Restaurants in Virginia are hard to beat, especially when you factor in the local history associated with some of the finest and most interesting dining establishments in the state. You may be surprised to learn about some of the stories behind these restaurants. Or you may not be surprised at all, seeing as history and Virginia go together like cheese and fine wine.
1. Michie Tavern
Michie Tavern is located only a half a mile from Thomas Jefferson's Monticello and has been feeding travelers and visitors since 1784. Not much has changed since then, purposefully, to give visitors a true sense of 18th century fare.
2. Chowning's Tavern and Restaurant
Josiah Chowning's Tavern in Historic Williamsburg is a reconstructed tavern from 1766 that serves up historic brew in addition to their pub food. A visit to the tavern in the summer could mean a "Sunset Serenade" by some of the local musicians.
3. Half Way House Restaurant
Since before the Revolution, the Half Way House has been a place of rest for the traveler journeying between Richmond and Petersburg. One unique feature of this restaurant (established in 1760) is the kitchen, which is a completely separate building from the manor house.
4. King's Arms Tavern
Jane Vobe opened King's Arms in 1772 and it was considered to be the town's most genteel places to dine. After you've been greeted by a server dressed in 18th century attire, you'll hear the news of the day delivered by a Williamsburg citizen.
5. Gadsby's Tavern
Gadsby's Tavern in Alexandria is named for John Gadsby, an Englishman who operated the building as a center for politics and social gatherings. Built in 1785, the tavern held dances, musical performances, and plays. Some of its frequent visitors included Thomas Jefferson, John Adams, James Madison, and James Monroe. If you're looking for a dining experience fit for a president, this is the place.
6. Virginia Diner
The Virginia Diner opened in 1929 as a renovated railroad dining car on a dusty dirt road in southeast Virginia. That just so happens to be the heart of peanut country, which is why peanuts have been a prominent menu item ever since. It's no surprise that the diner refers to itself as "a legend in a nutshell."
7. Red Fox Inn and Tavern
This restaurant was named in CNN's 10 noteworthy historic restaurants. You'll find the Red Fox Inn right in the hunt country of Northern Virginia. The Inn was founded in 1728 and has been visited by presidents, Revolutionary War heroes, and even Jackie Onassis and Elizabeth Taylor.
8. Mansion Five26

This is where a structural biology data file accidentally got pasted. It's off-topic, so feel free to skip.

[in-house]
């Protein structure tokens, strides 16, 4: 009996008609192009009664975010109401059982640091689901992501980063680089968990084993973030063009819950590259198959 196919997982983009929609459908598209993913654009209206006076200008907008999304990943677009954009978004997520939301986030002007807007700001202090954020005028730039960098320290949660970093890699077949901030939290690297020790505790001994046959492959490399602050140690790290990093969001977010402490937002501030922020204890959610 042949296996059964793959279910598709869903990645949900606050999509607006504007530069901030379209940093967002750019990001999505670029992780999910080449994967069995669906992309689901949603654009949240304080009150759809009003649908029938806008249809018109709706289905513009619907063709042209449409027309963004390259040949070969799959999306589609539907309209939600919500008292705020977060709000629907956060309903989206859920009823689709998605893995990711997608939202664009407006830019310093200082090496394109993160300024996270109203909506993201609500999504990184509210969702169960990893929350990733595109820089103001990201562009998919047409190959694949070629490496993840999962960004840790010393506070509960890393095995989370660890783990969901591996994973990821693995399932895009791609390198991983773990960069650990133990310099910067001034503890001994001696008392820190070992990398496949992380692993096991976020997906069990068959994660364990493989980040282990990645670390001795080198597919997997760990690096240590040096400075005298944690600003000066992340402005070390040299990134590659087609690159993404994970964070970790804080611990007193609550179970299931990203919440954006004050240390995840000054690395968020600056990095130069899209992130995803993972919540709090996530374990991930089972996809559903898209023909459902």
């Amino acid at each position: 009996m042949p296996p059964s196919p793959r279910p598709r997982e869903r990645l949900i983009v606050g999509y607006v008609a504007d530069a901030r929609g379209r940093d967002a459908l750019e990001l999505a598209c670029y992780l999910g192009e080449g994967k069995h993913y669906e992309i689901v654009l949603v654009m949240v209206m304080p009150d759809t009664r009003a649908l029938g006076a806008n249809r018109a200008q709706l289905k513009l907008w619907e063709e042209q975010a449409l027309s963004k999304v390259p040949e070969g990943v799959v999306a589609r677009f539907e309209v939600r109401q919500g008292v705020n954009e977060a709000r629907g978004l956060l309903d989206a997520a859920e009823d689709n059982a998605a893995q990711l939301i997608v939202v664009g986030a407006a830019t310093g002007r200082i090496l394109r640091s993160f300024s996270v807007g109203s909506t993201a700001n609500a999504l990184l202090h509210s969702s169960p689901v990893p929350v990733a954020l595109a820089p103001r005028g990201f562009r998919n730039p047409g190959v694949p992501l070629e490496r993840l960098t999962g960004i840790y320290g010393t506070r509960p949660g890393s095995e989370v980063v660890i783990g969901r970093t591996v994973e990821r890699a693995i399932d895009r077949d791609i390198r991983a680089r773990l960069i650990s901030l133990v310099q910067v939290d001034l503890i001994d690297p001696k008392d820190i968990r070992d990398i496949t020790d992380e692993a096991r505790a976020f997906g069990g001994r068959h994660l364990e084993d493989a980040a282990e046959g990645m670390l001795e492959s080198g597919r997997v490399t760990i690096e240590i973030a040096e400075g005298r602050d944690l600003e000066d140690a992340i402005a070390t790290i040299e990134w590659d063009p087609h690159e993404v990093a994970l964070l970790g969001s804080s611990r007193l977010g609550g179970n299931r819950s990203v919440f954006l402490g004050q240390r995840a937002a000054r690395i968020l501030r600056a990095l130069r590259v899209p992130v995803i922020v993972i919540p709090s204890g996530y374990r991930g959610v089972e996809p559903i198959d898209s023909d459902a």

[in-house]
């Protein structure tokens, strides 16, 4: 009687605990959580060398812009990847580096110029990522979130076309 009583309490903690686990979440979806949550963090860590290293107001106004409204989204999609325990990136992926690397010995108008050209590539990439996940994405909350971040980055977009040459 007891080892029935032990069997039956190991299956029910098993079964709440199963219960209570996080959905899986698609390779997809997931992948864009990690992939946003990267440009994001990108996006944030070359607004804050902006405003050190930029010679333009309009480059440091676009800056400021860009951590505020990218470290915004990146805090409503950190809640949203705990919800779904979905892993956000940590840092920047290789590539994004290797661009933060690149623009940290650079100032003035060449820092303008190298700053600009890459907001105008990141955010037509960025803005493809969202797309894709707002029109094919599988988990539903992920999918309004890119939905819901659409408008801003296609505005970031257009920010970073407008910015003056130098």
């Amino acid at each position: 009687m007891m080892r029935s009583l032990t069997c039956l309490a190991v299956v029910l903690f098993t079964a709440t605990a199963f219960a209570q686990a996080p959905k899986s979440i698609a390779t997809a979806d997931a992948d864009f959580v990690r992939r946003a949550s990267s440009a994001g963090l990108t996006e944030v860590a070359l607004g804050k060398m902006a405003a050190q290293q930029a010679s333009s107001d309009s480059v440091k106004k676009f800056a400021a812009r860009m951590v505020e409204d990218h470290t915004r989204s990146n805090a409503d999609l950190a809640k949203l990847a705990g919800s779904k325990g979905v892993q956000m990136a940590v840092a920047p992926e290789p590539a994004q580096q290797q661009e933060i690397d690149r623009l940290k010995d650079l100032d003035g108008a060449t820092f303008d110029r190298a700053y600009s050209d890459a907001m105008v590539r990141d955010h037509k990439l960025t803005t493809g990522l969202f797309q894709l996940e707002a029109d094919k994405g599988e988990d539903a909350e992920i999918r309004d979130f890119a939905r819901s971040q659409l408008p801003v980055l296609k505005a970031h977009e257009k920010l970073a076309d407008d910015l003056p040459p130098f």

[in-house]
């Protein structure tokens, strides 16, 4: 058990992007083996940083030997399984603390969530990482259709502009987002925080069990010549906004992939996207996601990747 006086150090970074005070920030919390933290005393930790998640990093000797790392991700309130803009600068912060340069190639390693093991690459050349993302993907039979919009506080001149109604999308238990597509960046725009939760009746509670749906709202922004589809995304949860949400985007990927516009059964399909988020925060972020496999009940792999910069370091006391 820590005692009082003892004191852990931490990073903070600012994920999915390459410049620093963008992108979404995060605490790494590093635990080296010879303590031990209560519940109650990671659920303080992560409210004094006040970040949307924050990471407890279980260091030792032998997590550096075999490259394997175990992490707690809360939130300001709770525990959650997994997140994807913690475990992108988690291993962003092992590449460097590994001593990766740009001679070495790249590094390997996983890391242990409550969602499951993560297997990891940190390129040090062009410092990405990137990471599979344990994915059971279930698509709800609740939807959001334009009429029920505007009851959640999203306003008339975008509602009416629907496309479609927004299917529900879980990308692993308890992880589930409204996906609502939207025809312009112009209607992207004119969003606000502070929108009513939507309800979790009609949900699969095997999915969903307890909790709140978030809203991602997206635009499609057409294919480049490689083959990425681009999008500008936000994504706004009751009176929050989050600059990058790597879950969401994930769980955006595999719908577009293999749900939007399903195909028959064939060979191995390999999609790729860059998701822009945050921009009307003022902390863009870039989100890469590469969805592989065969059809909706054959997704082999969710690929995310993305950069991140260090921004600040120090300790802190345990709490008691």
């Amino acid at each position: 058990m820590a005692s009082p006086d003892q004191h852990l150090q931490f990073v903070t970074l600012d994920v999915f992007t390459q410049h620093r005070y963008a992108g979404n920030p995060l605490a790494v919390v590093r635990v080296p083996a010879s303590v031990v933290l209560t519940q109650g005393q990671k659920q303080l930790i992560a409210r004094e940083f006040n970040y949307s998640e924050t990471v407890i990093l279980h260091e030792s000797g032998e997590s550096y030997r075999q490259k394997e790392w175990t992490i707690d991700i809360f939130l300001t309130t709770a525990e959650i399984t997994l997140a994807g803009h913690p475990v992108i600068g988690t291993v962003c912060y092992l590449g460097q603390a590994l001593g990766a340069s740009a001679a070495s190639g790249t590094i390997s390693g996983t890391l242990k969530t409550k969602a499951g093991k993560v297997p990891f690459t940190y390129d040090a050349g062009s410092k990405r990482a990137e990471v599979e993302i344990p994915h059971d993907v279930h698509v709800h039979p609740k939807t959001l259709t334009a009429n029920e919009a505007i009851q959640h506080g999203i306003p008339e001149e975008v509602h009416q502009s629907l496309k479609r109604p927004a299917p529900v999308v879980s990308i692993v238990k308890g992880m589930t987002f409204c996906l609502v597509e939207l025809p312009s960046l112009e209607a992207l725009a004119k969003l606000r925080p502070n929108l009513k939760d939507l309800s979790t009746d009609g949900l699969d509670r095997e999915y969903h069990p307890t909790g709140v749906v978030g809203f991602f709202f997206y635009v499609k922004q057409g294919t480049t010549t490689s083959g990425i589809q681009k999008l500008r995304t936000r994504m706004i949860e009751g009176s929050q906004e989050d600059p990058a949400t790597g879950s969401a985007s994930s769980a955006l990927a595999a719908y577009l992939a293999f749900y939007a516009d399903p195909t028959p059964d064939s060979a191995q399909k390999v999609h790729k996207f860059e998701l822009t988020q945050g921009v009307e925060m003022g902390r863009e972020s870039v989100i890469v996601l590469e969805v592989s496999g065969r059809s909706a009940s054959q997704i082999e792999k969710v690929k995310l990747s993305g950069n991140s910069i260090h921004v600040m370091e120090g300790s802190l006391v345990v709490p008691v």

Also known as the Speakeasy Grill, this Richmond mansion has been restored and turned into a speakeasy in the historic Jackson Ward neighborhood. The lounge is located next to the Hippodrome Theatre, which was built in 1895 for Rev. Taylor. Taylor was credited for forming the world's first African American owned bank. The Hippodrome's VIP box seats were the original bedrooms to the Italianate Revival mansion.
9. Maple Hall Inn & Restaurant
Lexington's Maple Hall is registered as a National Historic Place. VMI cadets marched through the grounds on their way to the battle of New Market in the spring of 1864. Restaurant 1850 is part of the property and will be reopening soon for dinner.
10. Liberty Station
Liberty Station is the refurbished Bedford railway station that was once the center of community life. The railway was crucial to the economy and transportation. This was the site where the beloved Bedford Boys left for the 116th infantry. Passenger service ran until 1971 and in 2001, the restaurant was established and became home to Harry's Famous Cheesecake.
11. Damascus Old Mill Inn
The story behind the Old Mill Inn began with Henry Mock, a brave soul who followed the trail blazed by Daniel Boone. Mock left North Carolina and headed towards present day Damascus, where he decided to build a grist and saw mill on Laurel Creek. This became a popular stop on Boone's trail, and some of its visitors never left. The waterwheel has since been removed and the building now stands as a first class dining and lodging site.
12. 1776 Log House
Located on Main Street in Wythveville, this restaurant stays true to its name: a log cabin that was built in 1776. The local dining maintains the ambience of an intimate 18th century lodge.
Where are some of your favorite historical spots to dine in Virginia? Be sure to share with us in the comments below!